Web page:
"Thank you very much." Merna watches the road. We're waiting at an intersection. The light's red, but there are no cars, and the ice-skating rink is just ahead. "There," Merna says.

The ice-skating rink is a large flat-roofed rectangle with wide glass doors and a wall of tall scratched windows. All the windows are dark. "What time is it?" I ask.

"Ten-fifteen."

"Park the car."






Merna, Anastasia, and me were here, at the ice-skating rink, and it was Sunday and noon and the noon-skate had just begun. I was fourteen years old. Dozens of people were skating in bright red holiday-sweaters. Merna, Anastasia, and me wore matching blue snow-parkas with large floppy hoods. The floors and walls and ice seemed knit together from some uncommon fiber, something simultaneously hard and soft and each time I took a step the floor recoiled a little from my foot and I bounced slightly and each wall was very far from every other wall and I felt unbalanced and dizzy.

"I want figure-skates," Merna said. "So I can spin around and stuff."

Anastasia looked at the ice. "I want hockey-skates," she said. "I'm going to be a hockey player and I'm going to borrow a hockey stick."

I touched the counter of the rental-skate booth and showed my little ticket and asked for skates. We laced up our skates on the narrow wood bench and waddled slowly, hand in hand, toward the ice. The ice was very clear and slick and wet and we stepped out onto the ice and slid and pushed and slid.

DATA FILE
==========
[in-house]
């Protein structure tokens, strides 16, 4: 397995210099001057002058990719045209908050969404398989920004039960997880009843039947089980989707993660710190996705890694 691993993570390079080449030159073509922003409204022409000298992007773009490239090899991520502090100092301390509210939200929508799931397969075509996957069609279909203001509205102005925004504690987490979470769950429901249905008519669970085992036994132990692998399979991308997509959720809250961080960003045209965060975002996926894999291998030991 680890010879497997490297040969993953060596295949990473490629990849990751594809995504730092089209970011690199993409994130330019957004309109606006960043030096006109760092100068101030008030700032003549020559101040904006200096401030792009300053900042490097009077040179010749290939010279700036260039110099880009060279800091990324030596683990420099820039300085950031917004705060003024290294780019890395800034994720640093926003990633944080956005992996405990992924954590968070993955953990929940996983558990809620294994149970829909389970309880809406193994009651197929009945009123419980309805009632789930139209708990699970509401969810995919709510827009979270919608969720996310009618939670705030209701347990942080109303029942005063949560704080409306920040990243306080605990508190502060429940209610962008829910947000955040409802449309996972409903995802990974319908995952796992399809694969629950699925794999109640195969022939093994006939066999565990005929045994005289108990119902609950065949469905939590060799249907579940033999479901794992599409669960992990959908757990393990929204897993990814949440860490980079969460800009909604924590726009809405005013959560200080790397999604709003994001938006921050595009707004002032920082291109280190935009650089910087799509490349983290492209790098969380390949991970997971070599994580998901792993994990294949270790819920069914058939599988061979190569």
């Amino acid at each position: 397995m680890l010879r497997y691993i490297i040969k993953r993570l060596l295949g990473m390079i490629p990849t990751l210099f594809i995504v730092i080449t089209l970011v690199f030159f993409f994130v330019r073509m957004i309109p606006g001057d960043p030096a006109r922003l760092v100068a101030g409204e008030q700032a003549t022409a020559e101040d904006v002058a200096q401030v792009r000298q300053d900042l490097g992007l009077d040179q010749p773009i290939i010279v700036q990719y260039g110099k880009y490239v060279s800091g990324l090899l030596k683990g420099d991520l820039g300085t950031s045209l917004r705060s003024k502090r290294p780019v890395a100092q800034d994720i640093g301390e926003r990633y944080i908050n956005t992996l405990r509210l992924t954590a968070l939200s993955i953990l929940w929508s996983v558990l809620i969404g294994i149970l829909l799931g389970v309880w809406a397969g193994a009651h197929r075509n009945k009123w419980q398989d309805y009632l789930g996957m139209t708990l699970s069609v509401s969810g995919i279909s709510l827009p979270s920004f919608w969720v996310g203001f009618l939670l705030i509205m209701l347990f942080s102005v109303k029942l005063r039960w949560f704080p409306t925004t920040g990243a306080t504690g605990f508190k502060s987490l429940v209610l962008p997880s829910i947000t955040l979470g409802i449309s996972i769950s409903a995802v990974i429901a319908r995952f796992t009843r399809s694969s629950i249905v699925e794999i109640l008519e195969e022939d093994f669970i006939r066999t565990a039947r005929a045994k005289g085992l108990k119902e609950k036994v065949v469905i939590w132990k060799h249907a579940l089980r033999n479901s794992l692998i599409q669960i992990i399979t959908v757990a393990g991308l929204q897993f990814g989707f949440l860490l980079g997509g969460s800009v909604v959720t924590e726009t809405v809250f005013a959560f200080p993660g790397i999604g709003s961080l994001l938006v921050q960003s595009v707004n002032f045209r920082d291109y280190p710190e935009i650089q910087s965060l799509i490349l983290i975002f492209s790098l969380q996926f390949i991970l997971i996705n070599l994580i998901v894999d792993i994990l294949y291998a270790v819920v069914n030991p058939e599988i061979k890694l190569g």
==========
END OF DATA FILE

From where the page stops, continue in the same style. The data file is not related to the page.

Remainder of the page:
"Don't let me fall," I said. "I don't want to fall. I don't want people to laugh at me if I fall. I don't want people laughing at me hurting myself when I fall."

Merna spun and moved off. "You'll be fine," she said. Merna skated backwards with her head turned over her left shoulder, neatly avoiding a little black-haired boy and his mother then leapt into the air and spun a full circle.

I looked down at Anastasia and held Anastasia's hand and touched Anastasia's hair which was soft and black and shoulder-length. "You're a good skater," I said.

"Oh," Anastasia said. Anastasia pushed off from me. "I'm taking lessons and now I can skate backwards too and I can stop without crashing." She demonstrated. "Here comes Merna!" she said.

I turned.

Merna slapped my face, laughing, as she skated by. Anastasia was laughing and I watched Anastasia's mouth move with the laughs and expose her little white teeth and her little pink tongue and the little tongue motioned at me. I wobbled a little. Anastasia skated toward me and bumped me with her hip. "It's easy," she said. I wobbled and slid sideways and looked at my skates and my skates were loose and white and the skate-blades wobbled and shook and I crumpled slowly to the cold ice. I spread out and slid and looked up and there was a fat woman in a fat woman sweater moving slowly, inexorably toward me and I pulled into a little ball but it didn't matter.

The fat woman skated over my hand.